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It's Time for Immigration Reform

It's Time for Immigration Reform

The Gomez Family

Immigrants have always brought oxygen to the American bloodstream. In waves they have arrived from England, Africa, Hungary, Italy, Poland, Germany, Ireland, the Philippines, China and Japan among others. With each new wave of immigrants, the country has been faced with complicated questions about its identity and future. Need, hope, fear and adventure have always been the migratory experiences, for those who arrive and for those who receive them.

Many European immigrants arrived on Ellis Island, passing under the torch of the Statue of Liberty. There, the walls tell their stories. In their own words, immigrants wrote and drew messages about what they left behind and their hopes for the future. They wrote about fears and the endless wait on the island that could result in access to a new world — or rejection by authorities who would send them back across the Atlantic.

The spirit of those who arrived at Ellis Island lives on, primarily in Latinos and Asians, who make up the new wave of immigrants. Many enter a country that will give flight to their dreams and hopes. Others, like many on Ellis Island, will be turned away due to illness or not having enough funds. However, immigrants from earlier centuries had one great advantage in their favor: for many years, there was no need for visas or passports. By arriving on the island and passing the medical exams and interviews, immigrants could legally enter the United States within a few hours.

Today, the situation has changed a great deal. Legally migrating to the United States is a labyrinth of twists, turns and challenges. This country, with its great wealth, the virtue of its ideals and with so much migratory history, continues to be a signal flare for every dreamer or downcast person in different countries around the world. To deal with such an immense flow of people, an impressive bureaucracy has been implemented. The result, sadly, is an immigration system that can be inhumane and is in desperate need of change.

My wife and I met at university when I went to Colombia, where my family is originally from, for a work-study program. We married and now have a young son. Two years ago, I began the proceedings to achieve immigration status for her in the U.S. We knew that, although secured because of my status, it could be a lengthy process. I did all the necessary research and applied, entering with hope into an inherently uncertain system.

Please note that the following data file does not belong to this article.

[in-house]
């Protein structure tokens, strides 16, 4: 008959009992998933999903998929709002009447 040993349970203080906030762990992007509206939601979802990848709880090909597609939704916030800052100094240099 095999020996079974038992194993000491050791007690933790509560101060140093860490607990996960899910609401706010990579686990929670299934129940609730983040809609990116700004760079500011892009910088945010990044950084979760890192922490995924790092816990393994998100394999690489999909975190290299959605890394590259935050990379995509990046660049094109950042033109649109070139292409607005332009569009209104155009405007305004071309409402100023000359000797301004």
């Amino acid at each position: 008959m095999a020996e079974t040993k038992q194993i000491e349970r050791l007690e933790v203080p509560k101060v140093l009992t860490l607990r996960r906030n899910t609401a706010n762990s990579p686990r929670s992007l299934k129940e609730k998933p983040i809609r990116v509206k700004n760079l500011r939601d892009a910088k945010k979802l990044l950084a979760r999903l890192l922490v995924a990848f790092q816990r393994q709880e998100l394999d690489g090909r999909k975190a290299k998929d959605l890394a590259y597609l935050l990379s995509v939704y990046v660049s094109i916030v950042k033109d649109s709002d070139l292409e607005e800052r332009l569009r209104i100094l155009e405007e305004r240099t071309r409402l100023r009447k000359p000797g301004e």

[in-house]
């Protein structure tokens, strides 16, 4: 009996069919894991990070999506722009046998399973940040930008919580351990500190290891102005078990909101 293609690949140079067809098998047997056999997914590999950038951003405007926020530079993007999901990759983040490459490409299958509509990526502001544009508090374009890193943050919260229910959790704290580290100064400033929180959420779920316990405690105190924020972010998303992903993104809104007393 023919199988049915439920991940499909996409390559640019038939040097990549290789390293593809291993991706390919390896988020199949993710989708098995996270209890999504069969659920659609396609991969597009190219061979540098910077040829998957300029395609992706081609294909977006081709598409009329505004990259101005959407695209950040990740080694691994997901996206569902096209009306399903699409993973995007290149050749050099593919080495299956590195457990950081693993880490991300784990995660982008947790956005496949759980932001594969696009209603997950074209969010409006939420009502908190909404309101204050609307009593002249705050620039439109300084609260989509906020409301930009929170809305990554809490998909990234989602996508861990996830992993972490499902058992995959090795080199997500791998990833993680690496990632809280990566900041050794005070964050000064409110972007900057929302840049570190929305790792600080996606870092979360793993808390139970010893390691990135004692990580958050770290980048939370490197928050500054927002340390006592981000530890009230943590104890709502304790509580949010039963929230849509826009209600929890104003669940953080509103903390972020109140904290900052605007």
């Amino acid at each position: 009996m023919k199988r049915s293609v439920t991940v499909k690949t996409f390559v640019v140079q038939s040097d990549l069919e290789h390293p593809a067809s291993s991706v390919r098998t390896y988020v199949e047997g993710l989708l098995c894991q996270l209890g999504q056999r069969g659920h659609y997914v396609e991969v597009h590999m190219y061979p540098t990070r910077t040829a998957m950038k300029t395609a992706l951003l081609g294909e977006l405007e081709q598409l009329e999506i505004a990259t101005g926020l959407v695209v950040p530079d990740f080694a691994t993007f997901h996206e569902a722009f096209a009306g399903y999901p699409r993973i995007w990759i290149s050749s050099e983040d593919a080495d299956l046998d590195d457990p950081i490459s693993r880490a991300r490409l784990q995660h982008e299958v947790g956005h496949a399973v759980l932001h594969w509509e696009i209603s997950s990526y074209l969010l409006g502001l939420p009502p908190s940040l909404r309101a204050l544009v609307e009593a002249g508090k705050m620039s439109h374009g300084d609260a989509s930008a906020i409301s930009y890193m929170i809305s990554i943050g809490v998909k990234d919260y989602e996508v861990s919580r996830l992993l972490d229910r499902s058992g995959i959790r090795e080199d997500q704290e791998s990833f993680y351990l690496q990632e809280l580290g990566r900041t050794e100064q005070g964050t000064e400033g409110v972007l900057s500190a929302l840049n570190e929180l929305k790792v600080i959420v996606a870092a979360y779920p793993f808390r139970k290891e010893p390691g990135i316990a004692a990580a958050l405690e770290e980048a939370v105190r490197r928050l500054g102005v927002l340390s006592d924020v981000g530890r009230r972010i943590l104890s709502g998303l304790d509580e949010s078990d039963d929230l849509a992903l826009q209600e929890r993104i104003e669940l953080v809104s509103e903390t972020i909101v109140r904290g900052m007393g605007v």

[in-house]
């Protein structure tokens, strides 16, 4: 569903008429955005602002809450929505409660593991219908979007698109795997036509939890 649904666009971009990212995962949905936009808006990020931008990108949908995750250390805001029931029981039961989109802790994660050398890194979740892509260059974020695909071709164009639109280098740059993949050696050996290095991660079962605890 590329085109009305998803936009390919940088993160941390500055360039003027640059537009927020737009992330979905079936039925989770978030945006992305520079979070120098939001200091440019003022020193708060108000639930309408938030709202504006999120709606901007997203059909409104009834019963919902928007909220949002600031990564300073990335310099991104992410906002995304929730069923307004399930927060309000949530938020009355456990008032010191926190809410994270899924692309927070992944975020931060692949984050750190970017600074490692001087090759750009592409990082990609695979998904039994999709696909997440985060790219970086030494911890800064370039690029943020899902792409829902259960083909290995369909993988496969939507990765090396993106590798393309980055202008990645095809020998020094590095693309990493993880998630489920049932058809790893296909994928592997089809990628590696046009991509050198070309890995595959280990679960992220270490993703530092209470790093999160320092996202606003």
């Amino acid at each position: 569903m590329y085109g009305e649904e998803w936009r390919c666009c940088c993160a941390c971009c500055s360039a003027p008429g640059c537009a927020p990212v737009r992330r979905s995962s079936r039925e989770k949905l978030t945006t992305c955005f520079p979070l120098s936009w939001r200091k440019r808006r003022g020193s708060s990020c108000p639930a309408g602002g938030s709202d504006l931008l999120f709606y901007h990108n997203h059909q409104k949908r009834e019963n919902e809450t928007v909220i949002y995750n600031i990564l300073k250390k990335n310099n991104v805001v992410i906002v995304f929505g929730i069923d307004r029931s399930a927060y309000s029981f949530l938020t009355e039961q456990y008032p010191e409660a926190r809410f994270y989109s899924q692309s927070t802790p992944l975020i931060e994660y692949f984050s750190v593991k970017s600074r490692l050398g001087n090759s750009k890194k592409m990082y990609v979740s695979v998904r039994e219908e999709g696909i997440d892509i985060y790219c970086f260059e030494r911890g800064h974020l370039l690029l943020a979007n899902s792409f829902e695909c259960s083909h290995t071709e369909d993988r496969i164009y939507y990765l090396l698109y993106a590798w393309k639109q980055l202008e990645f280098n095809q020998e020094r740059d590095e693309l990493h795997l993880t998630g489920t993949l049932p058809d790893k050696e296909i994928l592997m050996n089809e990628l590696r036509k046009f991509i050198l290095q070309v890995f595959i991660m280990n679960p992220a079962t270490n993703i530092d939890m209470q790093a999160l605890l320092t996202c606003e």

And it is here when bureaucracy begins to insensibly interrupt the lives of immigrants.

In order to settle in the U.S. with my wife and our 3-year-old son, the first thing I had to do was travel and formalize a “domicile.” I’m a citizen and am the sponsor of my wife’s visa. The law says that a new migrant cannot become a burden of the state, so they ask for this domicile requirement as a preventive measure. For this reason, I had to leave her and our child in Colombia and settle in the United States.

I sent all the necessary forms and completed all of the necessary steps. It’s been eight months — and we're still waiting to be reunited.

The problem? I have been asked to clarify some details of the application. Although the application is complete and correct, every time we are asked for clarification, it takes months for the government to review the case again. I wonder what responsibility the National Visa Center acquired the moment they asked me to separate myself from my wife and child. If my process, simple and untangled — a citizen bringing his wife and child to live with him — encounters so many setbacks, what will happen to those with more complex cases? Isn't the family unit the very foundation of American society? And this is without talking about the financial costs associated with the process.

My case is only one example. The immigration maze has thousands of missteps, each of which can cause endless delays. The only thing that encourages me is knowing that it’s “easy” for me. How do I compare my case with refugees who must arrive illegally due to adverse circumstances in their countries? What about Venezuelans who suddenly can’t even go to their embassy to get a visa?

What is clear is that we have to reform the system. As Catholics, it is a spiritual duty. The Bible, God’s love letter to suffering humanity, reminds us that having a just immigration system is his mandate (Lev 24:22). It reminds us that at one time, we or one of our ancestors were immigrants (Lev 19:34). It reminds us that those strangers who arrive can be angels of light (Heb 13:2). It also teaches us that welcoming the vulnerable is an act of mercy, and a requirement for being followers of Christ (Mt 25:35-40). These are the reasons that alongside orphans and widows, immigrants are mentioned as people who must be protected with special care and attention.

American political machinery is paralyzed on the issue of immigration. It’s an issue considered too risky to address. The last time there was immigration reform was in 1986, when Ronald Reagan was president. Everyone agrees that the system needs to be fixed. However, until now, no political coalition has been able to offer a solution acceptable enough to generate a political consensus.

The sad result is that I continue to be separated from my wife and child, and that’s proof of a system that is often slow, expensive, confusing, inefficient and even inhumane. Sadly, our current setup serves neither immigrants nor the country they long to call home.

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Jorge Gomez is a social studies and English teacher for sixth and eighth grades at Divine Redeemer School in Hanahan. Email him at jgomez@drcs.co.